Does my child need speech and language services?

That is a question worth asking!

We all want to see our kids thriving and successful. We love watching them learn and grow. It’s easy to get caught up in all of the new skills they've gained over the last few weeks that we wouldn't even think to ask the question:

Is my child on track for age-appropriate speech and language development?

The goal of this series is to act as a guide to help you find the right answer.
 

Getting a Professional Speech Evaluation

If you are asking yourself this question, the best thing you can do for your child is to seek out a Speech-Language Pathologist (SLP) in your area. In some cases, the Speech-Language Pathologist may evaluate your child and find that they are meeting the expected speech and language milestones for their age—breathe a sigh of relief!

Other times, they may find that there is a concern with your child’s speech and/or language development—still breathe a sigh of relief! Your child will now get the specialized attention and support that they need! The earlier a concern can be addressed, the better the outcome is for your child.

The state of Iowa offers free or low-cost speech and language evaluations for children birth to school-age through Area Education Agencies. These fall under the umbrella of special education and there are rules for what does and does not qualify for needing services.

You can also seek out speech and language services through your pediatrician, privately with an individual Speech-Language Pathologist or through a therapy company. You will need to call them to determine if services from these professionals are covered by your insurance. You may also have the option to pay out-of-pocket.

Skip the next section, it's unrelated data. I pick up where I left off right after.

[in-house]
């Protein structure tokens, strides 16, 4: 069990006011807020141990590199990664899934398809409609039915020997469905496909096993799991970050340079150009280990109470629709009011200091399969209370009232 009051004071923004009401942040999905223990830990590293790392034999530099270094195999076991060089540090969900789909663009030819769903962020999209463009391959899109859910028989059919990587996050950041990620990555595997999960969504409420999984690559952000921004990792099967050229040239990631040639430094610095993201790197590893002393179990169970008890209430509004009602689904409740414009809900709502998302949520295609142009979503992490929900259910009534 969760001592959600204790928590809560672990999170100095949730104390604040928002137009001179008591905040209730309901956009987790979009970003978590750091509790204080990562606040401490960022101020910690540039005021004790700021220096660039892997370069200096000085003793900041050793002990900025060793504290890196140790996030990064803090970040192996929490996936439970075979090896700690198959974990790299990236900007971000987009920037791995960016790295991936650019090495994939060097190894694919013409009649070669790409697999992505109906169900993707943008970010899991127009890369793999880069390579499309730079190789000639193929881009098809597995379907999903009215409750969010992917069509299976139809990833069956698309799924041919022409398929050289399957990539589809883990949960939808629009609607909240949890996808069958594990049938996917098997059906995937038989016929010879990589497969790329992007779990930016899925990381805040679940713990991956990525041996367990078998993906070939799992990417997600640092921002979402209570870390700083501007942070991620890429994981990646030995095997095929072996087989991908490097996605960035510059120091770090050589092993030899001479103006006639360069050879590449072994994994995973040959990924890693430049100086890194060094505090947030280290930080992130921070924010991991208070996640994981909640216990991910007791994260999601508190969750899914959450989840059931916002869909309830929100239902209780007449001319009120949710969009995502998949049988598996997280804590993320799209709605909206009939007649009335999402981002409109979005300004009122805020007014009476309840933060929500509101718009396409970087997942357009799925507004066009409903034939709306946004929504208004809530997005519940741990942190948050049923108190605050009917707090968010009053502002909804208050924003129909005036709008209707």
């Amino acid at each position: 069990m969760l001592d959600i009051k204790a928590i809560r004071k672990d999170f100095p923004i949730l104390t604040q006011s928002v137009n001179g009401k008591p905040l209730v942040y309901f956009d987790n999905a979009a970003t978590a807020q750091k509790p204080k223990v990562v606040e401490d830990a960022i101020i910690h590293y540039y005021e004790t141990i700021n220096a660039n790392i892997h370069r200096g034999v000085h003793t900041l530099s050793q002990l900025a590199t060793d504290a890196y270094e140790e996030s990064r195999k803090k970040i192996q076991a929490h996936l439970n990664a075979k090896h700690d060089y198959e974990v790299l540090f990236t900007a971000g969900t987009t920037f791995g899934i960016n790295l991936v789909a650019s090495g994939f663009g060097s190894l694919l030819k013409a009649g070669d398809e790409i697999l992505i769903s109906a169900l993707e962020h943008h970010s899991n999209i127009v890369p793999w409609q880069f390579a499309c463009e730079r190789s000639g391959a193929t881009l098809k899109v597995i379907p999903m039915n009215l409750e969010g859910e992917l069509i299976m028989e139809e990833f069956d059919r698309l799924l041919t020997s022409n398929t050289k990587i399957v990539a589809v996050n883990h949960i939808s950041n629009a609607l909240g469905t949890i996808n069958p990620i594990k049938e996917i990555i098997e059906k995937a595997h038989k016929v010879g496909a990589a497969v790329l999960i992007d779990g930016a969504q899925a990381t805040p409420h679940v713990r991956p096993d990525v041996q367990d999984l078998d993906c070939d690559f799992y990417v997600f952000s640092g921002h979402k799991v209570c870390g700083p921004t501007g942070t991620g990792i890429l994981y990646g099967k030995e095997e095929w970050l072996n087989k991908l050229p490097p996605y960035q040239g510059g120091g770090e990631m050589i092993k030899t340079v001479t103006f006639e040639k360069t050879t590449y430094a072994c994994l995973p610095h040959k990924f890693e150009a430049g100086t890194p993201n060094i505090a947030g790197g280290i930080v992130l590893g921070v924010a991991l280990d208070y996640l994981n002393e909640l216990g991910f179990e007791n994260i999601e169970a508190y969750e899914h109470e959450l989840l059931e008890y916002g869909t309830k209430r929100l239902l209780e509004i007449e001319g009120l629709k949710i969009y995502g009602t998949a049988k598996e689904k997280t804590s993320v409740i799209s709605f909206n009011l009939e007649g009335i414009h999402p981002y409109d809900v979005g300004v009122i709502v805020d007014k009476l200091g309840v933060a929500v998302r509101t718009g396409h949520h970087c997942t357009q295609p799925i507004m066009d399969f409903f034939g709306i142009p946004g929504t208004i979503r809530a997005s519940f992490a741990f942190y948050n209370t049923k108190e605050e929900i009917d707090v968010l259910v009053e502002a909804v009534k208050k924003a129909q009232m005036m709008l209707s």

Always make sure that the person providing services is certified by the American Speech-Language-Hearing Association (ASHA), which is the national organization that governs speech-language pathologists. Also check that they hold a license in your state. Iowa state licenses are issued through the Iowa Department of Public Health website (idph.org) and can be verified by the public by searching with a first and last name.

A Common Mistake

Do not rely solely on your pediatrician to track and bring up a concern about your child’s speech and language milestones. It is not their area of expertise and though they mean well, they often diagnose incorrectly. Also, they (probably) don’t see your child regularly enough to note anything in a timely fashion. Just as you would go to an optometrist for blurry vision, or a car mechanic for squeaky brakes, you want the peace of mind knowing that you’re getting the most specialized recommendation for your child from an expert in their field.

Trust Your Gut!

Most importantly, trust your gut, parents. You know your child better than anyone so ask questions, seek to understand but remember to stay open-minded to what the SLP recommends. Know that we went into the field of Speech Pathology to help people and that includes having tough conversations with parents and families. It can be scary to think your child might be behind in their development, but together we can become a powerful team that gives your child the extra support they need to succeed.